An eighty year old man who’d been happily married for sixty years once told me “there’s no fun like work!”


5. Everyone has Tough Times

If you live long enough with one person you’ll hit a few bumps in the road. Don’t jump ship just because things get hard. 90% of people who said their marriage was “highly unsatisfying” rated their marriage “satisfying or highly satisfying” five years later. Everyone–everyone–goes through difficulties. Tough times don’t last but tenacious marriage partners do.

6. The Best Thing You Can Do for Your Husband to Make God Your Hub

It’s tempting to make your kids, or your career, or even your spouse the focal point of your life. But when God is the hub of life and marriage relationships roll along as they’re supposed to. Like a wheel in alignment, they’re able to keep going, even over rocky terrain. Prayer, Christian community, time in God’s Word–these things give us the perspective and power to live life as it was meant to be lived.


7. Never Stop Growing

Last week I learned about a new program my friend Jill Savage and her husband, Mark, are launching called  I first met Jill when I spoke for a national ministry called Hearts at Home, where Jill served as the founder and Executive Director. Her husband Mark was a pastor. Together they had five kids–four biological and one adopted.  Sounds like the perfect couple with the perfect family and the perfect marriage, right?

Except it wasn’t.  Here’s what Jill says:

Looking back, it wasn’t the big things that made a difference. It was the little things. Things that simmered under the surface. Things unnoticed. Unattended. Untouched. These unknowns began an unraveling that gained momentum over time. No marriage crumbles in a day. It’s a drift of one centimeter to another, one feeling or one decision that leads to another feeling or decision that’s a little off-center. If left unaddressed, those feelings will draw us away from each other instead of toward each other.”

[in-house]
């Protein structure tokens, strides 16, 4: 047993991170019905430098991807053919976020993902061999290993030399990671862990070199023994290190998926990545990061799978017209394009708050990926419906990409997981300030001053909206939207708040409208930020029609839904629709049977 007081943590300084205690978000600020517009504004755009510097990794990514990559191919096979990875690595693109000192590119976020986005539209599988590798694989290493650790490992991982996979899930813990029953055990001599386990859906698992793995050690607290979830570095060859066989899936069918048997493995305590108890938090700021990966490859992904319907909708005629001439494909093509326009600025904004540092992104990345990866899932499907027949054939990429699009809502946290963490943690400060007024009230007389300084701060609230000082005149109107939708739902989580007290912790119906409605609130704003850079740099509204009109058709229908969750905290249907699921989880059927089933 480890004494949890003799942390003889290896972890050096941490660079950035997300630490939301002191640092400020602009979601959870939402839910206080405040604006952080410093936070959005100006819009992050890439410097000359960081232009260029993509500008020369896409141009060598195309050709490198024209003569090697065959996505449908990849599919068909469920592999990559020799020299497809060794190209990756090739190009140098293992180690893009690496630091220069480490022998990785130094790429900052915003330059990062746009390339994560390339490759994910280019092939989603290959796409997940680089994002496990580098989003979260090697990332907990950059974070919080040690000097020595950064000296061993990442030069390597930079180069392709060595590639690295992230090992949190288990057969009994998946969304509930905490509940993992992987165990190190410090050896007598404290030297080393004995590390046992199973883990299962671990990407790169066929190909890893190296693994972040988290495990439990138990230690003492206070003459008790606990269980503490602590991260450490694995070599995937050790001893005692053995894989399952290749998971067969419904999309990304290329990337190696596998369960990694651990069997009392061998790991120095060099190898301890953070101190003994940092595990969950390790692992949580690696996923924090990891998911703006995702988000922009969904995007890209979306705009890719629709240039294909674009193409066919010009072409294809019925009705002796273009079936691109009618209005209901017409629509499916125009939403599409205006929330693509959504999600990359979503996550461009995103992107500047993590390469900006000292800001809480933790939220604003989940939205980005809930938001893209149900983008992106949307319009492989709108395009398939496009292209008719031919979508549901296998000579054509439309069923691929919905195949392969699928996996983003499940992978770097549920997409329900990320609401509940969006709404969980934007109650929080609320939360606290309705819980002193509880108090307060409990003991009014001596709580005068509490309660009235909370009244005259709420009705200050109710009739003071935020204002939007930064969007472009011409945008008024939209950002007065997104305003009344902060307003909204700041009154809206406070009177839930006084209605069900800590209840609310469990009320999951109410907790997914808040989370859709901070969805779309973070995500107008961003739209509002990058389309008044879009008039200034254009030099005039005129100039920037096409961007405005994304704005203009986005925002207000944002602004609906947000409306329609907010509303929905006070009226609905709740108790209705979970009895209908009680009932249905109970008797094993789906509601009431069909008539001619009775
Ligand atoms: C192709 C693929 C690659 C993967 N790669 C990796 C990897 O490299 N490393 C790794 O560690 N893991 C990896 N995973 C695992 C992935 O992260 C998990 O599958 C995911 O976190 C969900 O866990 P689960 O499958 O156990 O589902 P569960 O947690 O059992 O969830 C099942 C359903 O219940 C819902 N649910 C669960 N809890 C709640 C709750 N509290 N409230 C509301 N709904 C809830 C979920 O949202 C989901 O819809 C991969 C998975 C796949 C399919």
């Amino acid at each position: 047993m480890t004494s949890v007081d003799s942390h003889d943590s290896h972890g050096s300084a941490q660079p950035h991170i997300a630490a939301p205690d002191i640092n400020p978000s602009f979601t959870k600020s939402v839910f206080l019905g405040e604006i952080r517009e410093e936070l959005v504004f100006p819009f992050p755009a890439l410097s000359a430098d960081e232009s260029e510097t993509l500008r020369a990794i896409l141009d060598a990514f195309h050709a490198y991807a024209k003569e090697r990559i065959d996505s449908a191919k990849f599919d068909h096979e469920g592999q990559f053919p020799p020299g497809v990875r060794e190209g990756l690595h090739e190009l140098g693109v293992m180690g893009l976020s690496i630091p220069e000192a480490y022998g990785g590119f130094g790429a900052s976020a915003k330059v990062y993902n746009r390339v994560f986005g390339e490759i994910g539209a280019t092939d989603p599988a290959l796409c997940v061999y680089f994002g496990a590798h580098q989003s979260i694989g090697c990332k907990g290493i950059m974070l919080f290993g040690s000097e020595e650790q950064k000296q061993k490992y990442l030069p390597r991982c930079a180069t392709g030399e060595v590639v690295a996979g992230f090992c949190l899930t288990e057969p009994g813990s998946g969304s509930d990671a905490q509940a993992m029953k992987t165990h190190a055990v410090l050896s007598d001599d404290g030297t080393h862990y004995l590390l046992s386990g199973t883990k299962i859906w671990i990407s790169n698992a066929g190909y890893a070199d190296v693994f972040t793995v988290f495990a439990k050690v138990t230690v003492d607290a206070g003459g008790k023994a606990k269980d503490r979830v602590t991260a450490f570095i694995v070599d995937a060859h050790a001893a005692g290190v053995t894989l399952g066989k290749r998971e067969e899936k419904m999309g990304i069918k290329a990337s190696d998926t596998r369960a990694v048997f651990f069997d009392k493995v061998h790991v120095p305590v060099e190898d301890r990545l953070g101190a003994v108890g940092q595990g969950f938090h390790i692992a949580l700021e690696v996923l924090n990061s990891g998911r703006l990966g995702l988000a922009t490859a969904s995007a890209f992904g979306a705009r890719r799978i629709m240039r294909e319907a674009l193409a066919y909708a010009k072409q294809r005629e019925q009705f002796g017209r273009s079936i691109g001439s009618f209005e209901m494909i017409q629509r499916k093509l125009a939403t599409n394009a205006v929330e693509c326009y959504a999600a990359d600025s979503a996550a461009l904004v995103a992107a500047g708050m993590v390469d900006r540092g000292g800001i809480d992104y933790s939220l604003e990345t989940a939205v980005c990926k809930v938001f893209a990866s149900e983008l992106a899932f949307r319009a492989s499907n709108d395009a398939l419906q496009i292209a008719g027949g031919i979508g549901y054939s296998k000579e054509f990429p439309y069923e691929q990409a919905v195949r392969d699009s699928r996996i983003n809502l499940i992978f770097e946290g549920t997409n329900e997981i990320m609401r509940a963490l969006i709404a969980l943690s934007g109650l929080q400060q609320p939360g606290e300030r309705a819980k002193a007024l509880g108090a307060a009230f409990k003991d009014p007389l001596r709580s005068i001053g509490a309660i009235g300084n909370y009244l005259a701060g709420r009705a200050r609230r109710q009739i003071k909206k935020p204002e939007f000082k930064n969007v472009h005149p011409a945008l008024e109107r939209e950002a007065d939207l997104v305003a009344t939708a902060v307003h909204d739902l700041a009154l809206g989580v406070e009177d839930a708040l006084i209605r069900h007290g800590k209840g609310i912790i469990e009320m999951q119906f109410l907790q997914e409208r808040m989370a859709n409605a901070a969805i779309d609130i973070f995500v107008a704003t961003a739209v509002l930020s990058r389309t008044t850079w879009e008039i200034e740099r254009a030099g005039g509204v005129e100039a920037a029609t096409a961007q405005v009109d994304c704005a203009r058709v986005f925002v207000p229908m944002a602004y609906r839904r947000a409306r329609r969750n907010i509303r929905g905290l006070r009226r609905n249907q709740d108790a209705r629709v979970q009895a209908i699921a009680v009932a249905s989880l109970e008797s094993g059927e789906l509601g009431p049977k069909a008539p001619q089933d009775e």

I’ll never forget the summer evening I sat across from Jill as she unearthed her heartbreaking reality: her husband was having an affair. This was a woman who understood pain. Betrayal. Hurt.

As she continued her story it became clear this same woman also understood forgiveness, hope and redemption. A woman with real-life wisdom born out of real-life living. We parted that night not knowing how their story would end.

But here’s the truly beautiful part: they made their way back to each other. They survived. And now they thrive. Together.

This is a couple that’s been though it all and as a result has real, honest-to-goodness advice.  The kind that will help you and your relationship. That’s why they created  And it’s why I’m passing this information along to you–something I’ve never, ever done.



More than a Bible teacher, Donna is a self-described Bible explainer. A colorful storyteller who combines Biblical truth with real-life anecdotes, her messages not only help listeners understand God’s Word, but most important, grasp how to live it out in real life.